29. Rankings of iron, vitamin D and calcium intakes in relation to maternal characteristics of pregnant Canadian women (lay summary)

Morisset AS, Weiler HA, Dubois L, Ashley-Martin J, Shapiro GD, Dodds L, Massarelli I, Vigneault M, Arbuckle TE, Fraser WD, MIREC Study Group. Applied Physiology, Nutrition and Metabolism. Jul;41(7):749-57. doi: 10.1139/apnm-2015-0588

Good nutrition is very important determinant of maternal and infant health.  Iron, vitamin D, and calcium are essential nutrients that are involved in a number of the body’s physiological processes. For example, iron is a key component of red blood cells, while vitamin D and calcium are central to bone formation and maintenance. For healthy individuals eating a balanced diet, these nutrients are usually obtained from certain foods we eat. People who are deficient in one or more essential nutrients due to an unbalanced diet can obtain them by taking supplements.

To gain a better understanding of essential nutrient intake during pregnancy, this study examined iron, vitamin D and calcium intakes from the diet and from supplements, and how these intakes may vary with different maternal characteristics.

Researchers used data from 1,186 mothers enrolled in the Maternal-Infant Research on Environmental Chemicals (MIREC) Study. They estimated maternal dietary intakes of iron, vitamin D and calcium using a food frequency questionnaire (at 16-21 weeks of pregnancy) and additional questions on dietary supplements.

This study found that supplement intake was a major contributor to total iron and vitamin D intake, but not for calcium intake.  Interestingly, women born outside of Canada had lower total intakes of iron, vitamin D and calcium, while women with a higher level of education (holding a university degree), or older than 30 years of age were more likely to take supplements.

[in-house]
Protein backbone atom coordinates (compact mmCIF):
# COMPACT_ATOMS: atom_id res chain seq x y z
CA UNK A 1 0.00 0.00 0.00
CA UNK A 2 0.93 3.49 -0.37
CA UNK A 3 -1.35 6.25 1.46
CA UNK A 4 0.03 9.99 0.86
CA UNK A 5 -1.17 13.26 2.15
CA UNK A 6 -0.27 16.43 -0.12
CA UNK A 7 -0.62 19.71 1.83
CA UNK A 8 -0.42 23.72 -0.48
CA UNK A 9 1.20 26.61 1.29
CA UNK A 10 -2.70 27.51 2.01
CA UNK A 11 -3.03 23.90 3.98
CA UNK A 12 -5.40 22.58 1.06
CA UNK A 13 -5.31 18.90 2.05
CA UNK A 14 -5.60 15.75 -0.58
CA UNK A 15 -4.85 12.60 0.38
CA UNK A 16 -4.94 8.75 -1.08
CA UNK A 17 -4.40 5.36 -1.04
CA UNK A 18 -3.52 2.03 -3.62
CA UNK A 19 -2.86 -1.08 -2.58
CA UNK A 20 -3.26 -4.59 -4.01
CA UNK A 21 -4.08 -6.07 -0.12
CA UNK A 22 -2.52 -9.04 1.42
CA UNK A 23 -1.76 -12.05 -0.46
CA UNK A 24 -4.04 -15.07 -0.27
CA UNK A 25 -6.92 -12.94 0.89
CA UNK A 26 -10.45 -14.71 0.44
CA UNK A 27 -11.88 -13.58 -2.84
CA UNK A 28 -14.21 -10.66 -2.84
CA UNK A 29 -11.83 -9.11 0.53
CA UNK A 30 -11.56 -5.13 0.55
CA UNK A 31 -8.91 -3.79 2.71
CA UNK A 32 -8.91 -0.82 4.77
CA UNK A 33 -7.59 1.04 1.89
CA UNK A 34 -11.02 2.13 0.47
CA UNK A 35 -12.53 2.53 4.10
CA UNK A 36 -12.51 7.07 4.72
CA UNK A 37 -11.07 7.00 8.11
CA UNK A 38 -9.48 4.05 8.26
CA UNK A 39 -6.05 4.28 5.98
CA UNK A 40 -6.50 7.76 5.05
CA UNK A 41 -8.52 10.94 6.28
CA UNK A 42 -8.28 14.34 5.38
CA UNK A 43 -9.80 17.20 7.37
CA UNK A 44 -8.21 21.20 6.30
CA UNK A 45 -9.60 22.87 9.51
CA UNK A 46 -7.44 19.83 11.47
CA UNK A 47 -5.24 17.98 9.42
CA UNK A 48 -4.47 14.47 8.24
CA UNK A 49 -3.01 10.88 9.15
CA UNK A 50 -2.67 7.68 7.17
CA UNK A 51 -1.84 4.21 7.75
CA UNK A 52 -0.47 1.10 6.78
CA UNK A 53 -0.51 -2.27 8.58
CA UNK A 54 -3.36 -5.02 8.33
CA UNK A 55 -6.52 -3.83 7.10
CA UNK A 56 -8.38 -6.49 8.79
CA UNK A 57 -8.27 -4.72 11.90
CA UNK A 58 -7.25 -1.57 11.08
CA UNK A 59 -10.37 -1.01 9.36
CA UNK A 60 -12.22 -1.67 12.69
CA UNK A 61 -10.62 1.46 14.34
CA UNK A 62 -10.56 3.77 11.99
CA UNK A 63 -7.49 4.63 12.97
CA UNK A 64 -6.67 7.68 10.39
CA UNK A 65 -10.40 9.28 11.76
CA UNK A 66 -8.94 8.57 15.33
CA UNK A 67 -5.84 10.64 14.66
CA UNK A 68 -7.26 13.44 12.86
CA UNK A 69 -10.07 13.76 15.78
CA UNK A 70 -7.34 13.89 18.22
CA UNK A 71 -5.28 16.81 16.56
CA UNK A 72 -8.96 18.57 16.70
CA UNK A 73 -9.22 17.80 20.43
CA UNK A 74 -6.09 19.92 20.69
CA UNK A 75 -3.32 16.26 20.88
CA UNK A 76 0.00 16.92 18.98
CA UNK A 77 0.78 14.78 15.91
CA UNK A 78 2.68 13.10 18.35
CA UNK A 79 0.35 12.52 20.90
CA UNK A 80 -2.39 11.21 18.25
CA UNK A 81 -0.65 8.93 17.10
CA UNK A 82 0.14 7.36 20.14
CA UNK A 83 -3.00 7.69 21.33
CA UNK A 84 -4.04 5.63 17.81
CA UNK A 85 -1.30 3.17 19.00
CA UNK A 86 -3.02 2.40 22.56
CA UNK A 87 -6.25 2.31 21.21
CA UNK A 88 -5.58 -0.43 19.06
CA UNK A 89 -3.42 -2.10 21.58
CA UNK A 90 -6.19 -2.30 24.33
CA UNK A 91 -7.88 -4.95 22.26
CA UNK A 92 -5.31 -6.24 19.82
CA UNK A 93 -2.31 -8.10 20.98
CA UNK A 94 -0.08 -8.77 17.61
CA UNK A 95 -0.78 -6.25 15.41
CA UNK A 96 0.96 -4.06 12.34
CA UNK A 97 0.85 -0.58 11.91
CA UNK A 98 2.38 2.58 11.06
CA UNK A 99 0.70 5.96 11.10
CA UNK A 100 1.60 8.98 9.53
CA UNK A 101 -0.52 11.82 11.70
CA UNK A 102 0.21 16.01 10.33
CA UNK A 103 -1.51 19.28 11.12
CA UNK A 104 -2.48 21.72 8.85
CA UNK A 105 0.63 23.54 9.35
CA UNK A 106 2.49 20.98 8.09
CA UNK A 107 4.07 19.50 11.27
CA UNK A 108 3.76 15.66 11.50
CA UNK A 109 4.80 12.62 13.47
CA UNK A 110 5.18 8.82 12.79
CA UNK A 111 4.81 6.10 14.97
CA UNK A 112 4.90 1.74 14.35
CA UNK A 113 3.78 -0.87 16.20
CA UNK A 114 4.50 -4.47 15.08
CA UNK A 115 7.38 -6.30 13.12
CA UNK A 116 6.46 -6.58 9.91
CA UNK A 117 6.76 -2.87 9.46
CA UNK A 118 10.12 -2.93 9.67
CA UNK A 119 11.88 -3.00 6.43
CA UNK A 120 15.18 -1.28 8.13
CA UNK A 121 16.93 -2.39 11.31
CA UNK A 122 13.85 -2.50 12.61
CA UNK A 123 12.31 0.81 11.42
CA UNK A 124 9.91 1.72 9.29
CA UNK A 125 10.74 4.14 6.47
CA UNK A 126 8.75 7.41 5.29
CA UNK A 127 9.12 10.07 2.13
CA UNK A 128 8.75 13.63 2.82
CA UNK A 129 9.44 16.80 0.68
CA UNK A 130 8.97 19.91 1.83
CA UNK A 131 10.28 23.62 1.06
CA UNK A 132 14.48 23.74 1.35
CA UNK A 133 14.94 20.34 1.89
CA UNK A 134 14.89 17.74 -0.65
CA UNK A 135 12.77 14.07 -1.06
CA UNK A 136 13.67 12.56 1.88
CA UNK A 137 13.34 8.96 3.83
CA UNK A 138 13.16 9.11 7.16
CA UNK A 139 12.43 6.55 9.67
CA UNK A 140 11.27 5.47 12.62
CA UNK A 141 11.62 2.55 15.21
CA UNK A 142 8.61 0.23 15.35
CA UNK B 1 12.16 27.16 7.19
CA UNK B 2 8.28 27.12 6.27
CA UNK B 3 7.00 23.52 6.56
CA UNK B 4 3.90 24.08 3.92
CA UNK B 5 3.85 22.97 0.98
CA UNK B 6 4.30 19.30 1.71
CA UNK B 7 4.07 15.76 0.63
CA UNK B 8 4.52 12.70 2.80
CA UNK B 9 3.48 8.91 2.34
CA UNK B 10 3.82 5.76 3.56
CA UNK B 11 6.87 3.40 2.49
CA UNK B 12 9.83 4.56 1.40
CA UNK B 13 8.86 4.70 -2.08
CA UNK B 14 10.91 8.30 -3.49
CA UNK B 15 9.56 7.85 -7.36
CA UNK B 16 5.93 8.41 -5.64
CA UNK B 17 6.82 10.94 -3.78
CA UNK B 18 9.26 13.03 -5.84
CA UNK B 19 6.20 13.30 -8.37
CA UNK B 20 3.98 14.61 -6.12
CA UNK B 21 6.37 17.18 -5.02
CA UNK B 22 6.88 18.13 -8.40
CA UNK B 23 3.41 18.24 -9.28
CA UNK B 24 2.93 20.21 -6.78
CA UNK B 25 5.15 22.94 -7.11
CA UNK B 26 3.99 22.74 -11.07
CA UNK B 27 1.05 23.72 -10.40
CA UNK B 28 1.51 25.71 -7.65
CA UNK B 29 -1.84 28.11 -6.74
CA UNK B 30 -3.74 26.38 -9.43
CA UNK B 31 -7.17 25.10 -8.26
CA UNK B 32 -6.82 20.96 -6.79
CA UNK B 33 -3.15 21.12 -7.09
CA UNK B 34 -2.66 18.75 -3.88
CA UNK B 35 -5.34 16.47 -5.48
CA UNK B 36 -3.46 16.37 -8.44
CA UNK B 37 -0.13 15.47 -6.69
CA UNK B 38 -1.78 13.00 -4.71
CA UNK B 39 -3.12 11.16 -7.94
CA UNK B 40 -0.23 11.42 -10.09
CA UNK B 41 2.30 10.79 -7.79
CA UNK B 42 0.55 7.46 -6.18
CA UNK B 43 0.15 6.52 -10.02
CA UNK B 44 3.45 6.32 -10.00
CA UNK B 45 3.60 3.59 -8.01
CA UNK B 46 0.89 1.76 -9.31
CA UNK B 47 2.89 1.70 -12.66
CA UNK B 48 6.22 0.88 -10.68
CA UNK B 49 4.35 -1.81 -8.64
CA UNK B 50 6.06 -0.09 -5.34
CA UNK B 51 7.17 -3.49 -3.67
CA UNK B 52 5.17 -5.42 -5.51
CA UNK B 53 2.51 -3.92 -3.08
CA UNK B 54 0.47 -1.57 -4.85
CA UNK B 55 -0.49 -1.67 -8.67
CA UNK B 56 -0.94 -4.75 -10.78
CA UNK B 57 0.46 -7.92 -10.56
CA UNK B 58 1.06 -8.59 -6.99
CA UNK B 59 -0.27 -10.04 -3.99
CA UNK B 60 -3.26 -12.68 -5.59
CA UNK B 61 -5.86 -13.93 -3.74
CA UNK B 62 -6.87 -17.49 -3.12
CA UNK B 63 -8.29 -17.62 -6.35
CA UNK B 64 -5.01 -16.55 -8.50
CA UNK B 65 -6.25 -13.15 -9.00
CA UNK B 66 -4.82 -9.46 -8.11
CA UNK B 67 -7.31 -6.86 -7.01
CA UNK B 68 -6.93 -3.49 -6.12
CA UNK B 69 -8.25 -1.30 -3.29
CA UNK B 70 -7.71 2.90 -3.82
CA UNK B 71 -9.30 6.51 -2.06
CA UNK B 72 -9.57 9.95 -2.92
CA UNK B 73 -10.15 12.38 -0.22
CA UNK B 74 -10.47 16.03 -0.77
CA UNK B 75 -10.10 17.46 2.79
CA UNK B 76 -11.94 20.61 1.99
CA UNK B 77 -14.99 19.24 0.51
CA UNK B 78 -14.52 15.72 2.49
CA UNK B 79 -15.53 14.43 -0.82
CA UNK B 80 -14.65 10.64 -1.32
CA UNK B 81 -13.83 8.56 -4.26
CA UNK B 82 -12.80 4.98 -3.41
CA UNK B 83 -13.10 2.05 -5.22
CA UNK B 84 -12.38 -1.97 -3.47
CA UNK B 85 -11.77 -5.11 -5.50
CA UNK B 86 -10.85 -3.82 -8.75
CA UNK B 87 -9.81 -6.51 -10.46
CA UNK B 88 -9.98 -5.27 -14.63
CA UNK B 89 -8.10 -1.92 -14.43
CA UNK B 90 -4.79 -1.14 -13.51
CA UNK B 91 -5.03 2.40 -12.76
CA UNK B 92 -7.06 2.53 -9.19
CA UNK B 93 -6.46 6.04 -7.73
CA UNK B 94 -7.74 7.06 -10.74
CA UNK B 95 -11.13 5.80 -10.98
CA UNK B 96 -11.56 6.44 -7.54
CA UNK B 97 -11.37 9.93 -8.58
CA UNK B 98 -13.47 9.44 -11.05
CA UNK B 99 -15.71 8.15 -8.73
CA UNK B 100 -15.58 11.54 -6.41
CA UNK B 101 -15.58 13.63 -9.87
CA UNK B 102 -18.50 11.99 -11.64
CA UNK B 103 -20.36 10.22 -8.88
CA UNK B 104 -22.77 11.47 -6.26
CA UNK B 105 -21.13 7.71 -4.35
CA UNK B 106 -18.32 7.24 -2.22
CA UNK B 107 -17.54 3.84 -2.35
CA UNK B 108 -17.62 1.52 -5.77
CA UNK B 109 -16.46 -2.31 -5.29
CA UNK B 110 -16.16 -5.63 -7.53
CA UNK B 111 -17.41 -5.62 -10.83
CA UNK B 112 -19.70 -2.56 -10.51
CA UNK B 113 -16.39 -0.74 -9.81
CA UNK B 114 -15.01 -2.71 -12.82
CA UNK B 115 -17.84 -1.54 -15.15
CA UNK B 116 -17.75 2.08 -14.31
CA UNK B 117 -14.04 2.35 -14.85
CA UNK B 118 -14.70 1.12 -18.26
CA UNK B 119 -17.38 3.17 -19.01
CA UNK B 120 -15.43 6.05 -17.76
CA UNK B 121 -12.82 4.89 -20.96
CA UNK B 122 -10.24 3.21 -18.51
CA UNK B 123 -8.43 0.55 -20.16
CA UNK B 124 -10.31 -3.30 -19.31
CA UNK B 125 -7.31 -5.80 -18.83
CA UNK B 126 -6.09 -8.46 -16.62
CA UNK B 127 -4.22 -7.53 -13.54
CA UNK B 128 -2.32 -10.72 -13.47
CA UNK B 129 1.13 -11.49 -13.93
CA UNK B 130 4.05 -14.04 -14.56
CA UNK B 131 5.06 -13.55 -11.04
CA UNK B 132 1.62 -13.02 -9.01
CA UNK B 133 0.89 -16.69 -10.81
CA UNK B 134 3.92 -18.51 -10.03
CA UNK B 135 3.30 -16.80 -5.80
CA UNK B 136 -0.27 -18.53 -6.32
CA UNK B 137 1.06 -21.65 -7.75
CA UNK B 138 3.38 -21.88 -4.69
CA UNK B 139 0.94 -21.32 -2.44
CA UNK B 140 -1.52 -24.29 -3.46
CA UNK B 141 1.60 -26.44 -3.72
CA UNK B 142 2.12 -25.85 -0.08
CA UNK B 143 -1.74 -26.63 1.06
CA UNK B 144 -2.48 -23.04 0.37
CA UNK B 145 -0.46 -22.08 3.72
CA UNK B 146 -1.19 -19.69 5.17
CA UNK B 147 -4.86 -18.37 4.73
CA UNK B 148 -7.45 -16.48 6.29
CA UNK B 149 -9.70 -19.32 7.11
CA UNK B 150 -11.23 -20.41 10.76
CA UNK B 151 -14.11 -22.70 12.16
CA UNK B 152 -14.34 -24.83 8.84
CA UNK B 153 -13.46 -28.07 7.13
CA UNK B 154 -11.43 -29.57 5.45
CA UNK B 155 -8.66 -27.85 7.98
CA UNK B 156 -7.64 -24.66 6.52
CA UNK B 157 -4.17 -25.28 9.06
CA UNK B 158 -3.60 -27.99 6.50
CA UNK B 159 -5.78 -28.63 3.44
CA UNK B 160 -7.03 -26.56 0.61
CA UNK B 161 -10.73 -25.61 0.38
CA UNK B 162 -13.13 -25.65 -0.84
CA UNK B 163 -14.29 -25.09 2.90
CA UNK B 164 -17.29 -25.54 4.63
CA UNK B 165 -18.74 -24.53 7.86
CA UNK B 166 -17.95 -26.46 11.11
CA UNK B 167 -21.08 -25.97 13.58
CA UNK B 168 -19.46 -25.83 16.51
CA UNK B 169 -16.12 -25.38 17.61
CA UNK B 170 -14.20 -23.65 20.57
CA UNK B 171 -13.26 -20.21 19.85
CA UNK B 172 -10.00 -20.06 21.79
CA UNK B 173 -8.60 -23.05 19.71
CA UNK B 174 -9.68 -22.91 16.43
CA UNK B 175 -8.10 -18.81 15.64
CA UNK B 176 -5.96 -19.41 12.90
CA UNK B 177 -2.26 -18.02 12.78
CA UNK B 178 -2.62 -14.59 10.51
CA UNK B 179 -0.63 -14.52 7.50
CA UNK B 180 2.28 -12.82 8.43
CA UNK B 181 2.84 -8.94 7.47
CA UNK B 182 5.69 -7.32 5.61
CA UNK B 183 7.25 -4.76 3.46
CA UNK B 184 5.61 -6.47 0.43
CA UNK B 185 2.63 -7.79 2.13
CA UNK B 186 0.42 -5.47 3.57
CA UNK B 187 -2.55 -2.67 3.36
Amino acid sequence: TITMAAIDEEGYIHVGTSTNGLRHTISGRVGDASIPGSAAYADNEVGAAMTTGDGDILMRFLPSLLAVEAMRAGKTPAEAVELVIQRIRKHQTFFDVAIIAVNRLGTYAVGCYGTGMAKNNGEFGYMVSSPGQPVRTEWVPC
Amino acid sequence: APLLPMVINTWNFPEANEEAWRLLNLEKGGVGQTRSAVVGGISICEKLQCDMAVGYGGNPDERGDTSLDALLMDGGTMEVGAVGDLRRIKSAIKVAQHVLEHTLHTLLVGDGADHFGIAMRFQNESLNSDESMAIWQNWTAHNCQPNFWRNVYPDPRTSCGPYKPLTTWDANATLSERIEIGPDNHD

These findings suggest that the probability of having lower iron, vitamin D and calcium intake is greater among women born outside Canada.  From a clinical viewpoint, professional health care providers may pay particular attention to pregnant women who are not taking iron and vitamin D supplements, since these are important contributors to total intakes of these essential nutrients.  During pregnancy, the need for iron is higher, which places women at greater risk of deficiency. This is why Health Canada recommends that women should take a daily supplement containing 16 to 20 mg of iron during pregnancy (https://www.canada.ca/en/health-canada/services/food-nutrition/reports-publications/nutrition-healthy-eating/prenatal-nutrition-guidelines-health-professionals-iron-contributes-healthy-pregnancy-2009.html).